Feature by: Tan Chui Mui
Tan Chui Mui’s first feature Love Conquers All has on won prizes in Pusan, Rotterdam, Indie Lisboa, Fribourg and Hong Kong respectively, cementing her reputation as an important, emerging voice — something those that saw her beautiful short A Tree in Tanjung Malim knew already.
Quietly, Mui has been establishing herself as an key figure in the burgeoning Southeast Asian Cinema scene. Not only has she edited (for Ho Yuhang), acted (Woo Ming Jin, James Lee) and produced (Deepak Kumaron Menon, James Lee, Amir Muhammad and now Liew Seng Tat) for fellow Malaysian filmmakers, but she has also generously put the prize money her films have been receiving back into works by other filmmakers (something not uncommon for a select clique in Malaysia). An act of unselfishness all too rare these days, and that one wishes others would take as an example.
In 2006 Tan Chui Mui followed Raya Martin as the second Southeast Asian filmmaker selected for the prestigious Cannes Cinefondation residence in Paris. Criticine asked her to send a few notes while she was in France, and she obliged. Chui Mui’s notes are playful, sometimes innocent, but at particular moments, startlingly intimate as well. Just like her films.
Notes made in the dark
1. One of my greatest abilities is that I can write in the dark. Somehow I believe I am a genius.
2. I must admit, I always try too hard to appear more intelligent than I really am.
3. One of the first things I did during my residency: bought Robert Bresson’s Notes Sur Le Cinematographe, the French version. And I started to read it from cover to cover, without knowing much French. I had the strange belief that I would be able to understand it. Or at least I would be able to learn some French after reading it. But it didn’t work that way. Maybe I should have started with Le Petit Prince.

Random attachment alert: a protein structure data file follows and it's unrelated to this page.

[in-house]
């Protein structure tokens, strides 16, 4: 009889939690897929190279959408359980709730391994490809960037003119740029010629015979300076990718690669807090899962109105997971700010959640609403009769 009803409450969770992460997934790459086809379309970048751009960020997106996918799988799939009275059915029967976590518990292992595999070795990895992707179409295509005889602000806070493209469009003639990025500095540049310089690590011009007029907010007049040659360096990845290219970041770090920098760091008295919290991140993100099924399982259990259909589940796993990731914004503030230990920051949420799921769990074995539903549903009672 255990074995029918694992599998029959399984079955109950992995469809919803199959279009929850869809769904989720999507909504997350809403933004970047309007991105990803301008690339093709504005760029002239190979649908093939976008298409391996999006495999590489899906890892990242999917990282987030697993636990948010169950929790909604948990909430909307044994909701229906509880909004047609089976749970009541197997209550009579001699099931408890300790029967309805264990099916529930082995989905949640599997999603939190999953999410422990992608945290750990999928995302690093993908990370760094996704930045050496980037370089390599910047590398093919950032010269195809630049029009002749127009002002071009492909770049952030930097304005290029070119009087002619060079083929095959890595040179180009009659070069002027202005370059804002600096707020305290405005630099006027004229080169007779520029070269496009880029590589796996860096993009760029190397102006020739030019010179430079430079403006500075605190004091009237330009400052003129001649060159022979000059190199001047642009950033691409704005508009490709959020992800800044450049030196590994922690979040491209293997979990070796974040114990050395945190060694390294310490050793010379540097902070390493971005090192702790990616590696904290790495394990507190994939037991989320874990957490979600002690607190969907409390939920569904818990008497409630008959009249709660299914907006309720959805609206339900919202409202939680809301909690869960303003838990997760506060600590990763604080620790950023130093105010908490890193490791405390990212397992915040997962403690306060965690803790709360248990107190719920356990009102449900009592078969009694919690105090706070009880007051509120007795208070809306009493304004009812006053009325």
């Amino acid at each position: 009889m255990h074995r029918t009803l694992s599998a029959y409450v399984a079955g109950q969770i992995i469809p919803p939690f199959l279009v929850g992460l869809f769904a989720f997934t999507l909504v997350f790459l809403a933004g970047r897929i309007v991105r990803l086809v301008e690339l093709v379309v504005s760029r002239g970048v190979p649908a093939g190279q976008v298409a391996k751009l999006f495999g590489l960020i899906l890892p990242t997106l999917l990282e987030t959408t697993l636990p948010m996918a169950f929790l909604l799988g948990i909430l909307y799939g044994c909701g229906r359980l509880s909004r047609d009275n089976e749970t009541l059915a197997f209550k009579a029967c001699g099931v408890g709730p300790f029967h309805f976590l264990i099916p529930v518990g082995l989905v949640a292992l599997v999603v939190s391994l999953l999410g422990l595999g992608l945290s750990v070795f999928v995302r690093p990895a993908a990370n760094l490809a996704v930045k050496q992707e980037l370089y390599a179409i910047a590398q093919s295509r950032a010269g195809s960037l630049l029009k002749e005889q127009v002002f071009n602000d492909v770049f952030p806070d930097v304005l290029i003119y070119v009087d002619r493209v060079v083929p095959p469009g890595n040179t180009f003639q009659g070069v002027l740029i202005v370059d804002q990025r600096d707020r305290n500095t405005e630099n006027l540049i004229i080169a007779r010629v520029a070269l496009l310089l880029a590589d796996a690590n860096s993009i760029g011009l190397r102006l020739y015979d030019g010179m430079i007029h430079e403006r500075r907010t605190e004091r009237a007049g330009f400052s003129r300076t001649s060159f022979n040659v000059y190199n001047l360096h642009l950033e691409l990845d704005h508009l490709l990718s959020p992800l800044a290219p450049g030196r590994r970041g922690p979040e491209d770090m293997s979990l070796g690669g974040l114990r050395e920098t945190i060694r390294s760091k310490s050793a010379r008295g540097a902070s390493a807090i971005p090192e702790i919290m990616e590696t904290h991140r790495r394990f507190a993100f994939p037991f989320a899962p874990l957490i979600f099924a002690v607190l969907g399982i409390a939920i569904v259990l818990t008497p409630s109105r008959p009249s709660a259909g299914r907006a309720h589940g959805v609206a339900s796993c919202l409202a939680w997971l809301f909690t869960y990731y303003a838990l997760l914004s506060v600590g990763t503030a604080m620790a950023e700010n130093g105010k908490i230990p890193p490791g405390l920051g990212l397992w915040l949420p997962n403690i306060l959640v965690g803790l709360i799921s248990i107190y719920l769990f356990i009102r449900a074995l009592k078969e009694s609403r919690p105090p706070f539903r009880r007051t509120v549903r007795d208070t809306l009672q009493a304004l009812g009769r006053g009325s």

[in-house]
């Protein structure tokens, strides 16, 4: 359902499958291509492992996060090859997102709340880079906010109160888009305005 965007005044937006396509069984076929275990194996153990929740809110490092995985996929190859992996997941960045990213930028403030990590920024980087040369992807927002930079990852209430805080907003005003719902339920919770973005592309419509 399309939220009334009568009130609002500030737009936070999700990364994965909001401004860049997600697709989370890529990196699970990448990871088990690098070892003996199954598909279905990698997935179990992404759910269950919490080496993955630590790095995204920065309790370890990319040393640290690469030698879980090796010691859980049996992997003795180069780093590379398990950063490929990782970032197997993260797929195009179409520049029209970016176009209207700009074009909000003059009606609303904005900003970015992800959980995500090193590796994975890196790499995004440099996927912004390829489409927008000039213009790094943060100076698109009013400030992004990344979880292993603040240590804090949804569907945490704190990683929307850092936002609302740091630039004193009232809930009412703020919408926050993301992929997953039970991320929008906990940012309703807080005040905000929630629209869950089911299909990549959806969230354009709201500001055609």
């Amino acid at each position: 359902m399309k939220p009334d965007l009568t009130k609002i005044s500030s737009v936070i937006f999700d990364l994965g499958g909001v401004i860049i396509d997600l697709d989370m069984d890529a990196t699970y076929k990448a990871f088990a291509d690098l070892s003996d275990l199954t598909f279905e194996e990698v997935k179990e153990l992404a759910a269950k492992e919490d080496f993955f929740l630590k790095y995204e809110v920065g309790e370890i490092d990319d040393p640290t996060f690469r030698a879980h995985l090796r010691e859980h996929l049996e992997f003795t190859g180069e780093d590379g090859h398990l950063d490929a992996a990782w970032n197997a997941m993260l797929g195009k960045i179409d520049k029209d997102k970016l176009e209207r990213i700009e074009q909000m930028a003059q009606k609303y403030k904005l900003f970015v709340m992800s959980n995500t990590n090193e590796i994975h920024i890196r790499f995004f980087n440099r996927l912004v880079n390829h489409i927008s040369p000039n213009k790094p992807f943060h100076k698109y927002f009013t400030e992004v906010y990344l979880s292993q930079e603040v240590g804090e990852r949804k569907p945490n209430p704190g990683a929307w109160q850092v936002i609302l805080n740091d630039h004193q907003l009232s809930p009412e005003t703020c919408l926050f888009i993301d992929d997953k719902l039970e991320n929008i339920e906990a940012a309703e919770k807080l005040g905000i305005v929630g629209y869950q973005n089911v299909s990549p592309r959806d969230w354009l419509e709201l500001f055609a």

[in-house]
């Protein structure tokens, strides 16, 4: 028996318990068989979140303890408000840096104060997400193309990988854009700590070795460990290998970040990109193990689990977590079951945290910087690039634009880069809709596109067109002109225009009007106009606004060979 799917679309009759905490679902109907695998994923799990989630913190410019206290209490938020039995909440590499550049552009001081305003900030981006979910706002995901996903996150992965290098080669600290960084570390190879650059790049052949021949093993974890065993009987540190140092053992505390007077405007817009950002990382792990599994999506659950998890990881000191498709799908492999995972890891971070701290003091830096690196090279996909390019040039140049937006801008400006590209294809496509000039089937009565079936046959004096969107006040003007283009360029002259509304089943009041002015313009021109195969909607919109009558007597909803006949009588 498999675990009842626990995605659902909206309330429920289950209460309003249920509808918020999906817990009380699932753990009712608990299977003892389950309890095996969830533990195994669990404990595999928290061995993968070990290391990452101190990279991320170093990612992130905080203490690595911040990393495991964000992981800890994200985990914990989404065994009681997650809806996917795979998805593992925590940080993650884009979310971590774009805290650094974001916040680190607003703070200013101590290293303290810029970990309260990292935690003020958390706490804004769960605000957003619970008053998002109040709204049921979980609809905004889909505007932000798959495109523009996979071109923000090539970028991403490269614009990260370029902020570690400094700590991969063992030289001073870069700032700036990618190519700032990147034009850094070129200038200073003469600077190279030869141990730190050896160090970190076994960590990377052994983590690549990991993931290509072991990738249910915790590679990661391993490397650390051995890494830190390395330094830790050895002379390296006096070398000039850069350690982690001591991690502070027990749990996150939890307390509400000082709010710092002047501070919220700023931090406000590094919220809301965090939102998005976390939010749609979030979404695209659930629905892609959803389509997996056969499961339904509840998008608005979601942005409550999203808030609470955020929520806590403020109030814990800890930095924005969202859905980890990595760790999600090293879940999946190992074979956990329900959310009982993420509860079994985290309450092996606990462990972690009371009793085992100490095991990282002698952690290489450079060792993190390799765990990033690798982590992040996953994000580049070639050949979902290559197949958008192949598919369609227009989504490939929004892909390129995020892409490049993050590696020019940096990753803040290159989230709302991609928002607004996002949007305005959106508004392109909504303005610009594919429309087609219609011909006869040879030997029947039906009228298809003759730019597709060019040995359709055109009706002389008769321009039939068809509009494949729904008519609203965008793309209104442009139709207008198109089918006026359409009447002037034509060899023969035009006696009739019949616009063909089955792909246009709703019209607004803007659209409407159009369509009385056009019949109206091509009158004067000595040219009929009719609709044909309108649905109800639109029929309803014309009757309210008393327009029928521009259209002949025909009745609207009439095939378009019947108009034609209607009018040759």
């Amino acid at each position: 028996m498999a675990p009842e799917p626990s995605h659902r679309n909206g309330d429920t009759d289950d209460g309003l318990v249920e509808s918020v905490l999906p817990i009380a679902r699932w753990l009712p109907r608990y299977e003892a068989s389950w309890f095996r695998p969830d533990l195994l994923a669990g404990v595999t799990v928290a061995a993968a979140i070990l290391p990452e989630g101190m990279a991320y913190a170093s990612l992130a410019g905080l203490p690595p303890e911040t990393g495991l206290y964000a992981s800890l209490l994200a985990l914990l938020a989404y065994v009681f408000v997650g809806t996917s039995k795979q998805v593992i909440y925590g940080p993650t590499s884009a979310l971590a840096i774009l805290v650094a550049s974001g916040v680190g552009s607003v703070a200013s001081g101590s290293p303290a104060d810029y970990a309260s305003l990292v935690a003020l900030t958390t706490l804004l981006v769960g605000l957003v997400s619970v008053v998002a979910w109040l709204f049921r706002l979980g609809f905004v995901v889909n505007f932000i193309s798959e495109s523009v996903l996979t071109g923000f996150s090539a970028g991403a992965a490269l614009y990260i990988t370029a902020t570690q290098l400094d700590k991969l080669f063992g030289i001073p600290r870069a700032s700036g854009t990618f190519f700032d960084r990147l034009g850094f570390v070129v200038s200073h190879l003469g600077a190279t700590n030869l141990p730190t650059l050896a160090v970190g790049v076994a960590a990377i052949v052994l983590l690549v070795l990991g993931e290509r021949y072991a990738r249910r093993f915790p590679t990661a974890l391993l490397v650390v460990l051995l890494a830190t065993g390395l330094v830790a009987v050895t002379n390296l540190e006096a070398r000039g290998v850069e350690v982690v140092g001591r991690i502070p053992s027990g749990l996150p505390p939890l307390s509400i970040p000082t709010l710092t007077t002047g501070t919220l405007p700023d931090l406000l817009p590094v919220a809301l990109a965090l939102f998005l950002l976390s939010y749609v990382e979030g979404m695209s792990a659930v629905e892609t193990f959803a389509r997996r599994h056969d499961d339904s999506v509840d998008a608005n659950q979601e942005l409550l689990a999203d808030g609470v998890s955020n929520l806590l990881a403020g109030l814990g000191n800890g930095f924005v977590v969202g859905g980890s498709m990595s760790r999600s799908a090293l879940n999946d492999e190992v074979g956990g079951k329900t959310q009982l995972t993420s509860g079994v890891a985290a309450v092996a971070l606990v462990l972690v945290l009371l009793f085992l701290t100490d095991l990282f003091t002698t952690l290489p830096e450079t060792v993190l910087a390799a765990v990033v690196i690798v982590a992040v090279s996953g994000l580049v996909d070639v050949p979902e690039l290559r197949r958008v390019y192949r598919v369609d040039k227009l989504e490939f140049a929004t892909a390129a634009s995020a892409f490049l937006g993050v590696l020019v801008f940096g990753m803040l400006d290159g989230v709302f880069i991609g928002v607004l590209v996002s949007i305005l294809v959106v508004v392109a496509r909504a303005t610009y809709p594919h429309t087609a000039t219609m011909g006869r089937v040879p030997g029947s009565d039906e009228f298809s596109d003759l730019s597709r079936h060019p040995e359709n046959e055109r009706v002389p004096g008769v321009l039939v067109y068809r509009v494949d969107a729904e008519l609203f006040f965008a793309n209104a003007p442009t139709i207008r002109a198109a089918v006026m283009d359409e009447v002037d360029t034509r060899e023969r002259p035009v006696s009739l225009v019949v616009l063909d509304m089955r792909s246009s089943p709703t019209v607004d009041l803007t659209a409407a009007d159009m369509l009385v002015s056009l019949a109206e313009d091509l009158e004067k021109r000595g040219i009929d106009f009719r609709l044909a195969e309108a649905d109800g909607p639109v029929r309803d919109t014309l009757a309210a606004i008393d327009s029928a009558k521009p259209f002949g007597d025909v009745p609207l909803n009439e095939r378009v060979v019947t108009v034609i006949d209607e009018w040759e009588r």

4. I learned most of my French in the cinema. French films are shown without subtitles, and foreign films are shown with French subtitles. I spend most of my time in Cinémathèque Française. I don’t even check what film is showing. I just go there at night, buy a ticket and sit in the front row.
5. Why do we love cinema? Because in the safe world of cinema, facing these fictional characters, we become more human than we really are. We become kinder and more sympathetic; we simply become better people.
6. Because in the safe world of cinema, we are merely observers. We stay safe from the danger and the emotional threat of life itself, safe from growing indifferent.
7. Because in the safe world of cinema, we experience many lives.
8. Why make films? Because film is the greatest art form of this century, and I want to be on the side of the greatest.
9. Because in real life, we can hardly understand each other.
10. Because that is the only way I can hang out with friends.
11. Because I don’t know any better way to live.
12. Because there is a part of me, sad and fragile, that can only be shown to you in the dark.